A freight train whose wheels kept cracking underneath him, Big E chugged along, going from Florida to football to WWE fame.
Injuries halted his career on the gridiron, but the Tampa, Florida, native simply found new competitive avenues to use his physical gifts. The powerhouse first moved to weightlifting before truly finding his calling in the squared circle.
Big E (real name: Ettore Ewen) is one-third of the ridiculous and exuberant tag team champions The New Day, one of WWE's most entertaining acts going.
Before he captured WWE gold, one would have surely predicted success for him in the athletic world. His frame is tank-like; he's a mountain of muscles powered by explosive speed.
It's not surprising in the least that the Iowa Hawkeyes saw enough physical potential in him to bring him aboard their football team.
Early Displays of Power
Ewen had a football player's build as a teenager. He was a wide-shouldered, robust athlete with just one year's worth of high school football experience when Iowa recruited him to play for it.
In his senior year of high school, he transferred to Tampa's Wharton High for a chance to get a football scholarship. He was a wrestler before he was a defensive lineman, but he loved the latter more.
In a 2003 interview with Terry Jones of the St. Petersburg Times, Ewen explained, "Football is the sport I love and the only one I plan to participate in from now on. I played youth football through the fifth grade and really enjoyed it, but Tampa Prep doesn't have a football program. Wrestling was the only hard physical contact sport there, so I tried it."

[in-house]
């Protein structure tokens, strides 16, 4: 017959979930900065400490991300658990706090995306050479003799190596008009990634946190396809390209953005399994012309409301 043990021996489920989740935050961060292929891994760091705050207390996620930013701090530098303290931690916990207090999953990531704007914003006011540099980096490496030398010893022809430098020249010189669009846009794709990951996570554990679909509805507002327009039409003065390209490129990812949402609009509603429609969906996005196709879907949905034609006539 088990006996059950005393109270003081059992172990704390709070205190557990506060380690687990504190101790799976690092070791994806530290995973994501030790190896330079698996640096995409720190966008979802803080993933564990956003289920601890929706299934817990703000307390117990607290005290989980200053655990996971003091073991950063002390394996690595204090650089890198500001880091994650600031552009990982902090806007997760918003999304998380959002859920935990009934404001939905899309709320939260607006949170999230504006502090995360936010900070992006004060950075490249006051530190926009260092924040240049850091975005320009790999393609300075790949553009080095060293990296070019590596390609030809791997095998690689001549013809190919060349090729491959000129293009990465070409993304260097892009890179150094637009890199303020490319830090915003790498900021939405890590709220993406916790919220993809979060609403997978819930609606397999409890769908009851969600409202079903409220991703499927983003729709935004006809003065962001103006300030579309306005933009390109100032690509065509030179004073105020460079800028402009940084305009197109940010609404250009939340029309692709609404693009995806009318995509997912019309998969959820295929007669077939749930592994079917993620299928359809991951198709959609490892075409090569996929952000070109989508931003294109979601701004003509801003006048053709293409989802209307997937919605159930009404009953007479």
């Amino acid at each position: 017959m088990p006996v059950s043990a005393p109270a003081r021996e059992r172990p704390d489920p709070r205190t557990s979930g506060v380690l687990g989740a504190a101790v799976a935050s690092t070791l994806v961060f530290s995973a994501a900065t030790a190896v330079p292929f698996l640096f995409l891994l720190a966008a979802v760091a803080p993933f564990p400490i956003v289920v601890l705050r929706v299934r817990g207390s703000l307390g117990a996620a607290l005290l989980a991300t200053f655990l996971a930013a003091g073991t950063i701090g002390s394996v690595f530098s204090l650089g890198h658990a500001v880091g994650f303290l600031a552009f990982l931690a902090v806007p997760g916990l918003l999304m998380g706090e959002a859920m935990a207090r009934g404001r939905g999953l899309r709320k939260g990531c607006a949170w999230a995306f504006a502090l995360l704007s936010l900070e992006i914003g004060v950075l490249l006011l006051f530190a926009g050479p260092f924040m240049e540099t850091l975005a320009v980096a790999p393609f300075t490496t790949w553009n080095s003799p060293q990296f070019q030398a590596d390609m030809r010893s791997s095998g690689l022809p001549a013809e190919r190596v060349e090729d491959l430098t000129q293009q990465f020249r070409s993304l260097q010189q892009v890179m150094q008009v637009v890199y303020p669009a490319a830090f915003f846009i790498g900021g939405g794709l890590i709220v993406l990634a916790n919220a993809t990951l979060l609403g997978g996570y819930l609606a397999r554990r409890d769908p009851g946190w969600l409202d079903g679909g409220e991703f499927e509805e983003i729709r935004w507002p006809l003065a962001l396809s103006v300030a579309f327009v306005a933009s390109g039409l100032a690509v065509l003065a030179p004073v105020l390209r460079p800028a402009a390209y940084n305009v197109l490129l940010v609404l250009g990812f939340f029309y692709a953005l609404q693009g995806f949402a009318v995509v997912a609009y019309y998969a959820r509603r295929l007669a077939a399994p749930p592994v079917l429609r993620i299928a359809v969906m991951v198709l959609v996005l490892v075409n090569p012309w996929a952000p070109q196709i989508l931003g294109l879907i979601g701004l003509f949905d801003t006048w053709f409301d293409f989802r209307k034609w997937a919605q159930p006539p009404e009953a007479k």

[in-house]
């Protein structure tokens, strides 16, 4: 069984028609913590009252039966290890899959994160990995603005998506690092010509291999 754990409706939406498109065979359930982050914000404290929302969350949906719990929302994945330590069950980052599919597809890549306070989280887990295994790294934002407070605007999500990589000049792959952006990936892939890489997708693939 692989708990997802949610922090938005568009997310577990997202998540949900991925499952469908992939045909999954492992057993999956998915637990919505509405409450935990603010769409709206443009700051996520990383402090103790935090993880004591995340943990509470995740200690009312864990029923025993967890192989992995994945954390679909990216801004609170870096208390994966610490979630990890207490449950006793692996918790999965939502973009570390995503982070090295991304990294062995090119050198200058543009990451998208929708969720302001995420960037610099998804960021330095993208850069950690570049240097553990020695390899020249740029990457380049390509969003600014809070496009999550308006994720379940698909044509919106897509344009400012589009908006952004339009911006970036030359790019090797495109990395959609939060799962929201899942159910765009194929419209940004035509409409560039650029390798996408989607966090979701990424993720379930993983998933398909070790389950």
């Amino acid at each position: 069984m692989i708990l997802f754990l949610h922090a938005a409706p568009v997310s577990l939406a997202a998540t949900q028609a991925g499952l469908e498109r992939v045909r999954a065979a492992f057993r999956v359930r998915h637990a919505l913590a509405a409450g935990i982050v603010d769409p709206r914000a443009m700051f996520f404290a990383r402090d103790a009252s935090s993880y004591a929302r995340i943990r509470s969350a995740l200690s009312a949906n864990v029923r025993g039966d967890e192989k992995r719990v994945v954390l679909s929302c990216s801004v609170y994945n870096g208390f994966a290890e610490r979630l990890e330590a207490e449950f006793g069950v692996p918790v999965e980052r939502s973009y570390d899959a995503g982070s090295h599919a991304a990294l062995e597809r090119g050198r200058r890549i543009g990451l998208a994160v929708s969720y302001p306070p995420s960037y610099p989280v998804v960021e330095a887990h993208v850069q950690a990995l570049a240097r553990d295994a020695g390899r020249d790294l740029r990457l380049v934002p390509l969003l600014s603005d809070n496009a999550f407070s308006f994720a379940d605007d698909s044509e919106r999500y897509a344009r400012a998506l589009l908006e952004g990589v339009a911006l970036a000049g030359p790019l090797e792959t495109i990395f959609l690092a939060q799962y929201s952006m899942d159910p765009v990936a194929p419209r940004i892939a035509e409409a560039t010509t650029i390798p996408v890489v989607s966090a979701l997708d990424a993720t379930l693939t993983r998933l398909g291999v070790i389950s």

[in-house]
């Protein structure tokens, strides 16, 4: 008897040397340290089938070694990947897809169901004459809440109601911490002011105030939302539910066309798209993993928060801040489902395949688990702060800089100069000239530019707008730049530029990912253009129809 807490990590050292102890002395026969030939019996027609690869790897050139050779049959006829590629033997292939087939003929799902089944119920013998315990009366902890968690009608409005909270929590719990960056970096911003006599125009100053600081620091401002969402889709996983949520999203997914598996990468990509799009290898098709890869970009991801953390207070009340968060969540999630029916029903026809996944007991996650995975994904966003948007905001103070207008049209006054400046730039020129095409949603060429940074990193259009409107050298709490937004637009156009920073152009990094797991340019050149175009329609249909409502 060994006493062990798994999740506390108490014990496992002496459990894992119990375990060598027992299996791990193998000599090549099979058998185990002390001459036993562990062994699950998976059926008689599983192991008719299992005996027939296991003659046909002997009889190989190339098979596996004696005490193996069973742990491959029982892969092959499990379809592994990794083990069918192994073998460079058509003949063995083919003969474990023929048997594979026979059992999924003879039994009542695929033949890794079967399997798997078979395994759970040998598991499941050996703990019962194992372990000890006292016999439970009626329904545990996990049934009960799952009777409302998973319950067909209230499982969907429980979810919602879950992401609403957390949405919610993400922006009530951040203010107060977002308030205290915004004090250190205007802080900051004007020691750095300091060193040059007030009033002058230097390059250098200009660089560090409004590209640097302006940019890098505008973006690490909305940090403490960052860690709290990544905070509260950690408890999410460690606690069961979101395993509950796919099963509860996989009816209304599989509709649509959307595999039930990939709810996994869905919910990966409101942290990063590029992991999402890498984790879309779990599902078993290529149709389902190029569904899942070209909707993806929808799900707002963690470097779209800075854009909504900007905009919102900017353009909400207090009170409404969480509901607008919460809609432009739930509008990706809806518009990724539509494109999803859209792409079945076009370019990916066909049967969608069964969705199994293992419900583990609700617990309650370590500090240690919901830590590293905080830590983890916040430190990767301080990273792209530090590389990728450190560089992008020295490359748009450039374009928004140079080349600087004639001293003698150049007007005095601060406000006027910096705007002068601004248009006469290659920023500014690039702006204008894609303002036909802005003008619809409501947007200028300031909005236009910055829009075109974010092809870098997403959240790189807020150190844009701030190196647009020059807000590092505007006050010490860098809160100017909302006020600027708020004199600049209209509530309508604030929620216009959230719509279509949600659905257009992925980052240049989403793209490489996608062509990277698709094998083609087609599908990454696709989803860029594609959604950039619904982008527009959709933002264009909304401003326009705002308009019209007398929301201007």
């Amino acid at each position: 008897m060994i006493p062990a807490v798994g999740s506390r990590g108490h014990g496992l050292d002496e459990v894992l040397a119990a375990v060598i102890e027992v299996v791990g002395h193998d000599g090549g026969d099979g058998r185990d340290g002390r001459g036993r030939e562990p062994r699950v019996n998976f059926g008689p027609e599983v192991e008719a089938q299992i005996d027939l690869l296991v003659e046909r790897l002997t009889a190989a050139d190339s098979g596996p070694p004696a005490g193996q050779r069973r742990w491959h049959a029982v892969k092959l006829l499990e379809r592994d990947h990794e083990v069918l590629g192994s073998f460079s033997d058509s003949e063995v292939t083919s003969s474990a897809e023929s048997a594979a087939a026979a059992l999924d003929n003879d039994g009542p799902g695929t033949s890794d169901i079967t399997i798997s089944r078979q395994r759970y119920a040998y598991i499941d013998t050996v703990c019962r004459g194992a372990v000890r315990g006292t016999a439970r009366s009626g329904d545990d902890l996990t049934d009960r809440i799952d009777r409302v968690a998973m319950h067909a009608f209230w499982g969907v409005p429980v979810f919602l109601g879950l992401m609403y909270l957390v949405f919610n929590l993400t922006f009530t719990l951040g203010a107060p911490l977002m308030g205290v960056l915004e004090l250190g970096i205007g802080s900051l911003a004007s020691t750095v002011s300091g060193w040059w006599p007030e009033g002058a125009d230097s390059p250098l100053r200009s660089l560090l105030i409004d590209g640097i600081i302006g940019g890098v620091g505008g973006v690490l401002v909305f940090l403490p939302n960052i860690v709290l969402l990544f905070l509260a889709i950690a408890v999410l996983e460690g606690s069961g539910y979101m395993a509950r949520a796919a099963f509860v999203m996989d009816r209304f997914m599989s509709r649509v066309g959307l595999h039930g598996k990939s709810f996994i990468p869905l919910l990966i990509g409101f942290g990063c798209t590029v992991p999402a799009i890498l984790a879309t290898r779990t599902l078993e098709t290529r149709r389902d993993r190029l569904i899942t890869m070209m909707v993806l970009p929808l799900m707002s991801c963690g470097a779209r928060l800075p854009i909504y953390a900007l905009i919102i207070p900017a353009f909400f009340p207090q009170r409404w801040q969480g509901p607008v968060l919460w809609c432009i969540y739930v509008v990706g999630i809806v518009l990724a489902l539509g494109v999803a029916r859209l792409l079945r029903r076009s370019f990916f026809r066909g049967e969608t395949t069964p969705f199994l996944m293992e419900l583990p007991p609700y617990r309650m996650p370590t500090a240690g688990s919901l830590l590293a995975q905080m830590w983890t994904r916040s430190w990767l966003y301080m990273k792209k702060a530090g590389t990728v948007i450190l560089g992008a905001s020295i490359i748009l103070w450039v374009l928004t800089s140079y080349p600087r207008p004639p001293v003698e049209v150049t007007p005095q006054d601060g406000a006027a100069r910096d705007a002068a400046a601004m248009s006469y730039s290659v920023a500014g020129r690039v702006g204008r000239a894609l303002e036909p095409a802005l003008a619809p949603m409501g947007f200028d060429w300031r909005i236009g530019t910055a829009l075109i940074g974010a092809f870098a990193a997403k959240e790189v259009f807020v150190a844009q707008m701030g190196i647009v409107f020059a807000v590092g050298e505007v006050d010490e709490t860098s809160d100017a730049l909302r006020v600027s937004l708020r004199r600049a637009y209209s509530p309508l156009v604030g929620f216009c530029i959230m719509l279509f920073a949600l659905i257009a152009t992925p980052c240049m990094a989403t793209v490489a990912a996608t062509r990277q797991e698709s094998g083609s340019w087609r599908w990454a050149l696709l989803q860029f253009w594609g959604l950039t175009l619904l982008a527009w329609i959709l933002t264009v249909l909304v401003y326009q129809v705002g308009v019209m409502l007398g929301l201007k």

Impressively, he plowed through opposing offensive lines enough to earn his way onto the Hawkeyes.
His college football career did not go as planned, though. He redshirted his freshman year, only to miss the entire season the next year after blowing out his knee.
That proved to be far from the only injury to slow him down.
"I tore both of my ACLs. I broke my right patella. I tore my left pec, all within about a 2 1/2-year span," he told Brian Fritz of Sporting News.
Once he got on the field, he didn't exactly look like a superstar. As seen on his HawkeyeSports.com profile, he managed 14 total tackles and two sacks in 2006.
He was, however, showing off skills that would be key to his rise as a wrestler. Strength coach Chris Doyle noted of Ewen in an Iowa Hawkeyes video, "He was always a hard-working guy, always a team guy and a great program guy."
Still pulsing with competitive fire, Ewen decided to purse powerlifting. If football wasn't going to work out, perhaps simply leaning on his uncanny strength was the answer.
The young man excelled in this new world. Per GoHeavy.net, Ewen set a deadlifting record at the U.S. Open Championships in 2011 when he hoisted up 749 pounds.
The new sport offered him a chance to funnel his energy and feel the buzz of victory. In a video for WWE, Big E said, "It helped me a lot, as far as my focus, as far as still being able to put that effort out, still being able to compete and not feel like I had given up."
The raw power that allowed him to thrive as a powerlifter would soon come in handy when he was lifting grown men into the air for a living.
I Need Five
In 2009, WWE's developmental system wasn't the cult hit and talent hotbed that is today. Florida Championship Wrestling was the company's minor league brand, not NXT.
Big E Langston (he would later drop the last name) started off his pro wrestling career in his home state that year, but the strongman was eventually at the forefront of FCW's evolution into NXT.
The footwork that aided him in football and the strength that allowed him to lift ungodly amounts of weight made him an appealing wrestling prospect right away. Not only did he look like an action figure, but he darted around the ring with surprising agility for such a beefy guy.
His personality had not yet been allowed to roam free, though.
In interviews, one could see charisma bubbling under the surface, but he wasn't yet comfortable with his character. He struggled to find the right level of over-the-top energy.